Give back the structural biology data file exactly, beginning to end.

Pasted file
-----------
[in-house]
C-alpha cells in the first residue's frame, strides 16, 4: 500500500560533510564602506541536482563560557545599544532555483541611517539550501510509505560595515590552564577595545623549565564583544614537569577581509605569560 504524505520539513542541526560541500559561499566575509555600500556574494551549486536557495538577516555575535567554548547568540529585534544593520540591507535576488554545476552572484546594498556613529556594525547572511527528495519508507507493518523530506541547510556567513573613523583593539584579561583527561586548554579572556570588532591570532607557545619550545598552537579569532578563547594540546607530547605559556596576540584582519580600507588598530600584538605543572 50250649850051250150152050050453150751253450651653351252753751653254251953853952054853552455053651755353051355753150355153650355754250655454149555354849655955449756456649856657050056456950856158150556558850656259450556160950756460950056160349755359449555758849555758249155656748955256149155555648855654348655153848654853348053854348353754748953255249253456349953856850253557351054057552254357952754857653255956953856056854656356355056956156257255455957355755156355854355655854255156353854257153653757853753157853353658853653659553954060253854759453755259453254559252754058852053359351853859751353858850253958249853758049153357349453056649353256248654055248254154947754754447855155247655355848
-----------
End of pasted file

[in-house]
C-alpha cells in the first residue's frame, strides 16, 4: 500500500560533510564602506541536482563560557545599544532555483541611517539550501510509505560595515590552564577595545623549565564583544614537569577581509605569560 504524505520539513542541526560541500559561499566575509555600500556574494551549486536557495538577516555575535567554548547568540529585534544593520540591507535576488554545476552572484546594498556613529556594525547572511527528495519508507507493518523530506541547510556567513573613523583593539584579561583527561586548554579572556570588532591570532607557545619550545598552537579569532578563547594540546607530547605559556596576540584582519580600507588598530600584538605543572 50250649850051250150152050050453150751253450651653351252753751653254251953853952054853552455053651755353051355753150355153650355754250655454149555354849655955449756456649856657050056456950856158150556558850656259450556160950756460950056160349755359449555758849555758249155656748955256149155555648855654348655153848654853348053854348353754748953255249253456349953856850253557351054057552254357952754857653255956953856056854656356355056956156257255455957355755156355854355655854255156353854257153653757853753157853353658853653659553954060253854759453755259453254559252754058852053359351853859751353858850253958249853758049153357349453056649353256248654055248254154947754754447855155247655355848